Because fibronectin is observed in the wound-healing stroma after a keratectomy, and is believed to be involved in epithelial migration 4 and is known to be a substrate for αvβ6, 33 there may be an interaction between the αvβ6 in the migrating epithelium and the upregulated fibronectin in the stroma that increases the speed of epithelial migration over the wound area after a keratectomy. In the healing cornea, fibronectin is released, facilitating both epithelial migration and attachment to ECM. 44,45 When the wound defect is closed, fibronectin is lost, correlating with the appearance of laminin. As in a previous experiment in rabbits, 46 loss of fibronectin expression correlating with BMZ restoration was evident in the WT mice; however, the loss of fibronectin and appearance of laminin was not observed in the β6−/− mice. Instead, interrupted costaining of fibronectin and laminin remained in the later time points, suggesting that lack of BMZ restoration was associated with the continuing expression of fibronectin.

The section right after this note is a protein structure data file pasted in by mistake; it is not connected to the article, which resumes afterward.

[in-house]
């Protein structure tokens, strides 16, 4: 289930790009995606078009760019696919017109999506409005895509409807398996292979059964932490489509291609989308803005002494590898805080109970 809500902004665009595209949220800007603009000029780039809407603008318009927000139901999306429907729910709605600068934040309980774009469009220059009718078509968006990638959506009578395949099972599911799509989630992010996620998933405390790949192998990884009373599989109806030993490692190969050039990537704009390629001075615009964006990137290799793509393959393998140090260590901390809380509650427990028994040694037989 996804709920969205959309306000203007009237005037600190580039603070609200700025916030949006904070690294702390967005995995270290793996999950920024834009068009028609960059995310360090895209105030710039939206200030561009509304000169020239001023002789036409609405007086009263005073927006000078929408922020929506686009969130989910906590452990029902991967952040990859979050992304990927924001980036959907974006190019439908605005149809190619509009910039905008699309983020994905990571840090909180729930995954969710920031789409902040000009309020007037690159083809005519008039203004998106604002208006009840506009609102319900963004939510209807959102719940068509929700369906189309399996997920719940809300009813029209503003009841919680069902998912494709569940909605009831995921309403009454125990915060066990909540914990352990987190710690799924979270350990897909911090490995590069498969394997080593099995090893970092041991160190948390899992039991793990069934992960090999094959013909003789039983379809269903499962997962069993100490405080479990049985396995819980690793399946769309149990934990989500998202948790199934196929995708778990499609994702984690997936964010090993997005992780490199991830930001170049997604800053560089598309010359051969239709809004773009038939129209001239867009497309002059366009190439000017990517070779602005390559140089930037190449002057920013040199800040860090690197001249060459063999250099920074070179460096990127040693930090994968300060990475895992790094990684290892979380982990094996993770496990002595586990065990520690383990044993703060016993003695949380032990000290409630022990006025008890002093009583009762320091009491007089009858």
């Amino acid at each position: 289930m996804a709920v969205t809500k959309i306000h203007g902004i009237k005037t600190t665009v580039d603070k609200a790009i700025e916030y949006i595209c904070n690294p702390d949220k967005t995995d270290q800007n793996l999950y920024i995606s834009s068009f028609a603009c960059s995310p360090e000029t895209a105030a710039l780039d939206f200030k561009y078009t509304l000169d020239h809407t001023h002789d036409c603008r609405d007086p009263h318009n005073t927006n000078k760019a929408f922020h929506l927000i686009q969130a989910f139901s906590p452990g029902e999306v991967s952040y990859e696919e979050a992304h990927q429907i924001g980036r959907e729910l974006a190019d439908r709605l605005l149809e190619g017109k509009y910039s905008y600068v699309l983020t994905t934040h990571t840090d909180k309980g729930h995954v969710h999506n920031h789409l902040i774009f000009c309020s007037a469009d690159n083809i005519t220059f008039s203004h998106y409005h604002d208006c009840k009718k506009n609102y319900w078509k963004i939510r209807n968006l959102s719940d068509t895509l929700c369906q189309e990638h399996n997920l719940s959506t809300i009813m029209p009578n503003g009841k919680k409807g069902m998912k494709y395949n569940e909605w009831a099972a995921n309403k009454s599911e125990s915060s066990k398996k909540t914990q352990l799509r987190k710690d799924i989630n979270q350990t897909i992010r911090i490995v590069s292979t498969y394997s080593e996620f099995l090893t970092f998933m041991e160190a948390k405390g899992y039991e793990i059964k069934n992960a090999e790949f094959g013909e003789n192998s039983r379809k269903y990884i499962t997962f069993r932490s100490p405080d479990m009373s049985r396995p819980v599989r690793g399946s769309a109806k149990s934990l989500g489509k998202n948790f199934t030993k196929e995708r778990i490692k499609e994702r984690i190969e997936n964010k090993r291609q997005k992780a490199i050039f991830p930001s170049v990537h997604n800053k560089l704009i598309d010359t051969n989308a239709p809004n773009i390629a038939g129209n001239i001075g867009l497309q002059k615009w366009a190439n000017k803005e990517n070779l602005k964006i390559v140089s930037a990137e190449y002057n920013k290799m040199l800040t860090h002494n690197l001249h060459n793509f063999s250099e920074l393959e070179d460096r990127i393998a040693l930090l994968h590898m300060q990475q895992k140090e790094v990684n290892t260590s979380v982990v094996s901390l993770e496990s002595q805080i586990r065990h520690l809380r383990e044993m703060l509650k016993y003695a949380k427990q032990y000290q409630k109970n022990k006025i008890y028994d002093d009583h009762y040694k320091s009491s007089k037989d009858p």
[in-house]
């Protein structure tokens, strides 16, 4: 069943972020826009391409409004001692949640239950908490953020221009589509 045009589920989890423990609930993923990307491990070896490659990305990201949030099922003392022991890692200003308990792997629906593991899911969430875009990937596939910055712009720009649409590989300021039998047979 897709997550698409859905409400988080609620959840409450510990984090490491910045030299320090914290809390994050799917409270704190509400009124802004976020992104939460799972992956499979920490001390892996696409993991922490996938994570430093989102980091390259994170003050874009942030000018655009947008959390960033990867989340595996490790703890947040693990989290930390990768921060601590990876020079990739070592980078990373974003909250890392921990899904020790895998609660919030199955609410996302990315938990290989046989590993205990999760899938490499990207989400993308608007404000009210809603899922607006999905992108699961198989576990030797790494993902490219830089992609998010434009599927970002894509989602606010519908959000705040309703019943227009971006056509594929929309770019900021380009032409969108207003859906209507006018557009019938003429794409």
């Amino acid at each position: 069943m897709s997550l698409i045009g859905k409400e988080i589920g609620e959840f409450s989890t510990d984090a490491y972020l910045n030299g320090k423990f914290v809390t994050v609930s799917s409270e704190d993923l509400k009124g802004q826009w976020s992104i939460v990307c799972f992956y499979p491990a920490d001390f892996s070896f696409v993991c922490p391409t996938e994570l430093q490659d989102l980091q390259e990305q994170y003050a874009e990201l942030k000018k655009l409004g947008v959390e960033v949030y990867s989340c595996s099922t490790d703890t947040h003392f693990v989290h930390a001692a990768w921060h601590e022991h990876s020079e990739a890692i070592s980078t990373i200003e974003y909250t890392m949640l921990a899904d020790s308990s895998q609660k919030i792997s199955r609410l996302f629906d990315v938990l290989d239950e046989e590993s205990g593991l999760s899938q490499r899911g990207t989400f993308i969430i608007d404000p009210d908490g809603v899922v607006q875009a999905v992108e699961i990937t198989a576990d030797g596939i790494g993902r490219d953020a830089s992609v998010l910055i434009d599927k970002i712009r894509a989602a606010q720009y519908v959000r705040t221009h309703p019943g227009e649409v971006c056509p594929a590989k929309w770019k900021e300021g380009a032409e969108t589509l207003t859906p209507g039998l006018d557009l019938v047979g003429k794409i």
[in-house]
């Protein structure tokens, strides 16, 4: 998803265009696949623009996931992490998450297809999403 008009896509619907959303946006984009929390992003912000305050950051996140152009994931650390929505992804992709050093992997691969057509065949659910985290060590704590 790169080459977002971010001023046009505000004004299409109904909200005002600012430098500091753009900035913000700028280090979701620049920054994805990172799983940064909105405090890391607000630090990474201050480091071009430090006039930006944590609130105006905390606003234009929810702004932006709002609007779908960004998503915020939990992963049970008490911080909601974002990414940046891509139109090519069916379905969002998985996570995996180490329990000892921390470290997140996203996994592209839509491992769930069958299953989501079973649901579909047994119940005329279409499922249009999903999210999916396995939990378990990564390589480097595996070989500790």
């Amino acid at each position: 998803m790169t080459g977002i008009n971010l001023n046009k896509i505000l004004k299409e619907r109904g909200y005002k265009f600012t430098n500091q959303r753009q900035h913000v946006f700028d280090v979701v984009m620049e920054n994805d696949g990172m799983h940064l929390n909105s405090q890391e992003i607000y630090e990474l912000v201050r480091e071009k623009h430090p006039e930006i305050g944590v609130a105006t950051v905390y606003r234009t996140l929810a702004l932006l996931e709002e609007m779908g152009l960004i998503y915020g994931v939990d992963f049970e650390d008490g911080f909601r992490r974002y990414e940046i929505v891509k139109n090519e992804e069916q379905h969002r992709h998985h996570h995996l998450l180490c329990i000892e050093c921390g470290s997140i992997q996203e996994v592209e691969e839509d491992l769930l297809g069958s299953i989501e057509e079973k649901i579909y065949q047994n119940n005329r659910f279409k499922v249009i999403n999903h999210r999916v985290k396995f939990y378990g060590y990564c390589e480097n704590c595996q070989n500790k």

With the current work, we demonstrate that αvβ6 is upregulated in the epithelium during corneal wound healing when the BMZ is damaged in WT mice. The upregulation of αvβ6 promotes epithelial migration in wounds where the BMZ is removed, and leads to upregulation of laminin. In addition, in mice lacking αvβ6, hemidesmosome restoration is compromised after keratectomy wounds and this correlates with the absence of laminin in the BMZ. 
Footnotes
 Supported by NIH/NEI Grant R01 EY05665 (JDZ).
Footnotes
 Disclosure: J.T. Blanco-Mezquita, None; A.E.K. Hutcheon, None; M.A. Stepp, None; J.D. Zieske, None
The authors thank Shelia M. Violette (Stromedix, Cambridge, MA) for providing the human αvβ6 antibody, and Patricia Pearson and Bianai Fan for providing technical expertise. 
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Figure 1.
 
Immunolocalization of αvβ6 (green) in WT mouse corneas: (A) unwounded, (B) 24 hours, (C) 48 hours, (D) 4 days, and (E) 4 weeks after keratectomy. (C, inset) WT mouse cornea 48 hours after debridement. In (F) and (G) whole mount corneas were examined by confocal microscopy 48 hours after keratectomy. (G) A 3-D software reconstruction (Image Pro Plus v.7; Media Cybernetics). Note the abrupt increase of expression in the basal cells migrating to cover the wound area. Blue in (G), DAPI, a marker of cell nuclei. Arrows denote the original wound edge. Bar, 50 μm.
Figure 1.